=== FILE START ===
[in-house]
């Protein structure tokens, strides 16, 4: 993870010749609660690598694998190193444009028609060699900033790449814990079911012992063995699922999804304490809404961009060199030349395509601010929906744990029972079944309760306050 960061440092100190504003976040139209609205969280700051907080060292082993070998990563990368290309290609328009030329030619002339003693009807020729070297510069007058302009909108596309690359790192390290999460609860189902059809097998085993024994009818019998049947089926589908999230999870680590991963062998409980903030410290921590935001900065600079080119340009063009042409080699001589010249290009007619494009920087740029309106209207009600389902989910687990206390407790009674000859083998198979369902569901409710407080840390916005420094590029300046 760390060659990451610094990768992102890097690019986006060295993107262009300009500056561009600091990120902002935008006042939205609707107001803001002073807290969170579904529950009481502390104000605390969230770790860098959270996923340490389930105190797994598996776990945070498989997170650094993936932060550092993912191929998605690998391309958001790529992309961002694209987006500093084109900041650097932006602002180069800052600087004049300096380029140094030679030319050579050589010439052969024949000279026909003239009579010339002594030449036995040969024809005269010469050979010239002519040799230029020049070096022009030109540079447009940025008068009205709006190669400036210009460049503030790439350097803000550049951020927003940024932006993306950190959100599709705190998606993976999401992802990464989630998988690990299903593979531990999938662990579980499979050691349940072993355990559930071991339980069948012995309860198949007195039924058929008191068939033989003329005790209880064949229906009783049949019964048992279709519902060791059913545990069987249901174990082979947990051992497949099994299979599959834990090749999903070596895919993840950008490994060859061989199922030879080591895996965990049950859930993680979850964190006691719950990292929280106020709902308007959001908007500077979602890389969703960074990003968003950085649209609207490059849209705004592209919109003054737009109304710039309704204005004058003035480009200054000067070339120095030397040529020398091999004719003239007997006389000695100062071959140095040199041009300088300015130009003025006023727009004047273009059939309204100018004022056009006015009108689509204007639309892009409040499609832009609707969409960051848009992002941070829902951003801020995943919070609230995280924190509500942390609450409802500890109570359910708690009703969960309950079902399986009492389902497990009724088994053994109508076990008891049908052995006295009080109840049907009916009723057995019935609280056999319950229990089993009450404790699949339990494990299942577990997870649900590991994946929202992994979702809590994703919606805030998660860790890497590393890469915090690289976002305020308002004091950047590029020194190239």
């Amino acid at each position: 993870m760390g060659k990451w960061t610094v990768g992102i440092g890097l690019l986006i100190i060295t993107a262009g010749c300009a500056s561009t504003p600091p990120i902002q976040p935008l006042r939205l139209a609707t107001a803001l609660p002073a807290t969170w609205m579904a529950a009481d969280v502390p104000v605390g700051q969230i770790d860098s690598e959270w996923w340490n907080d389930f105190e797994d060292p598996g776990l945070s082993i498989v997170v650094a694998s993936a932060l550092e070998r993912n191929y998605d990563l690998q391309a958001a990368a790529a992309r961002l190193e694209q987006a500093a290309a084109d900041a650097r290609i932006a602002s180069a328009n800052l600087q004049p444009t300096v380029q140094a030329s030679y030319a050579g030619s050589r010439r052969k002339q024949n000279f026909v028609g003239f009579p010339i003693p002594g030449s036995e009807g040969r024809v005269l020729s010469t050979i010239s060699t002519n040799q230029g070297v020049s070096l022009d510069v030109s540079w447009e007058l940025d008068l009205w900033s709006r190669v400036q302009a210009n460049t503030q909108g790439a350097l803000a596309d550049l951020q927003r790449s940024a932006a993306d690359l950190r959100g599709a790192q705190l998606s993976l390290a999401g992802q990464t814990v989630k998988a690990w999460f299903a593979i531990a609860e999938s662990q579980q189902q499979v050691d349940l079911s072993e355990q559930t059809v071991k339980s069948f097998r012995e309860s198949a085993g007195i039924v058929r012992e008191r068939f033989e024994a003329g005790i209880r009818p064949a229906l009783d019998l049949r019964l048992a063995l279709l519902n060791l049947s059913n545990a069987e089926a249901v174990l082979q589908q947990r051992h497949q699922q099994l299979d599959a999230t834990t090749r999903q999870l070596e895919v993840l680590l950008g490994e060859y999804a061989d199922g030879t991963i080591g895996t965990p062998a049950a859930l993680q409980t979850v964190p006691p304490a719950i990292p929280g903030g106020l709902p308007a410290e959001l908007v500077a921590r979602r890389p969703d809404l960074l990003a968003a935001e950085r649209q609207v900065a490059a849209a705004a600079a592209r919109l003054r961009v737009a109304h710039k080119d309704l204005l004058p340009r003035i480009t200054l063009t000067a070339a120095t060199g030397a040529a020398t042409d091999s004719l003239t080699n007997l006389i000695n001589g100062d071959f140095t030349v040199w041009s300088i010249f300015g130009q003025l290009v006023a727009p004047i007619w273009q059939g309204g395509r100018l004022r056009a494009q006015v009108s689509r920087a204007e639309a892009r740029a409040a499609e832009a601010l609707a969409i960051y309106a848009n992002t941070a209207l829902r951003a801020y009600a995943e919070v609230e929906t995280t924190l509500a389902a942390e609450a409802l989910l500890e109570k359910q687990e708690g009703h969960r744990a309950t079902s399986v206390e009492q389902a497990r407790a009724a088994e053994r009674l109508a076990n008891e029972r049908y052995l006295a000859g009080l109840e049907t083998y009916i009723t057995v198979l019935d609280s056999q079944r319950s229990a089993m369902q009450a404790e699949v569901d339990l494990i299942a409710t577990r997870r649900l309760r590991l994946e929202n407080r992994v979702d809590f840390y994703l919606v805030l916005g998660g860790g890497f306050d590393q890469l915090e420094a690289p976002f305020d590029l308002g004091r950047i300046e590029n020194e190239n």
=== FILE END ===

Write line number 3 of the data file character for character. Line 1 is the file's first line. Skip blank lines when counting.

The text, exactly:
């Amino acid at each position: 993870m760390g060659k990451w960061t610094v990768g992102i440092g890097l690019l986006i100190i060295t993107a262009g010749c300009a500056s561009t504003p600091p990120i902002q976040p935008l006042r939205l139209a609707t107001a803001l609660p002073a807290t969170w609205m579904a529950a009481d969280v502390p104000v605390g700051q969230i770790d860098s690598e959270w996923w340490n907080d389930f105190e797994d060292p598996g776990l945070s082993i498989v997170v650094a694998s993936a932060l550092e070998r993912n191929y998605d990563l690998q391309a958001a990368a790529a992309r961002l190193e694209q987006a500093a290309a084109d900041a650097r290609i932006a602002s180069a328009n800052l600087q004049p444009t300096v380029q140094a030329s030679y030319a050579g030619s050589r010439r052969k002339q024949n000279f026909v028609g003239f009579p010339i003693p002594g030449s036995e009807g040969r024809v005269l020729s010469t050979i010239s060699t002519n040799q230029g070297v020049s070096l022009d510069v030109s540079w447009e007058l940025d008068l009205w900033s709006r190669v400036q302009a210009n460049t503030q909108g790439a350097l803000a596309d550049l951020q927003r790449s940024a932006a993306d690359l950190r959100g599709a790192q705190l998606s993976l390290a999401g992802q990464t814990v989630k998988a690990w999460f299903a593979i531990a609860e999938s662990q579980q189902q499979v050691d349940l079911s072993e355990q559930t059809v071991k339980s069948f097998r012995e309860s198949a085993g007195i039924v058929r012992e008191r068939f033989e024994a003329g005790i209880r009818p064949a229906l009783d019998l049949r019964l048992a063995l279709l519902n060791l049947s059913n545990a069987e089926a249901v174990l082979q589908q947990r051992h497949q699922q099994l299979d599959a999230t834990t090749r999903q999870l070596e895919v993840l680590l950008g490994e060859y999804a061989d199922g030879t991963i080591g895996t965990p062998a049950a859930l993680q409980t979850v964190p006691p304490a719950i990292p929280g903030g106020l709902p308007a410290e959001l908007v500077a921590r979602r890389p969703d809404l960074l990003a968003a935001e950085r649209q609207v900065a490059a849209a705004a600079a592209r919109l003054r961009v737009a109304h710039k080119d309704l204005l004058p340009r003035i480009t200054l063009t000067a070339a120095t060199g030397a040529a020398t042409d091999s004719l003239t080699n007997l006389i000695n001589g100062d071959f140095t030349v040199w041009s300088i010249f300015g130009q003025l290009v006023a727009p004047i007619w273009q059939g309204g395509r100018l004022r056009a494009q006015v009108s689509r920087a204007e639309a892009r740029a409040a499609e832009a601010l609707a969409i960051y309106a848009n992002t941070a209207l829902r951003a801020y009600a995943e919070v609230e929906t995280t924190l509500a389902a942390e609450a409802l989910l500890e109570k359910q687990e708690g009703h969960r744990a309950t079902s399986v206390e009492q389902a497990r407790a009724a088994e053994r009674l109508a076990n008891e029972r049908y052995l006295a000859g009080l109840e049907t083998y009916i009723t057995v198979l019935d609280s056999q079944r319950s229990a089993m369902q009450a404790e699949v569901d339990l494990i299942a409710t577990r997870r649900l309760r590991l994946e929202n407080r992994v979702d809590f840390y994703l919606v805030l916005g998660g860790g890497f306050d590393q890469l915090e420094a690289p976002f305020d590029l308002g004091r950047i300046e590029n020194e190239n």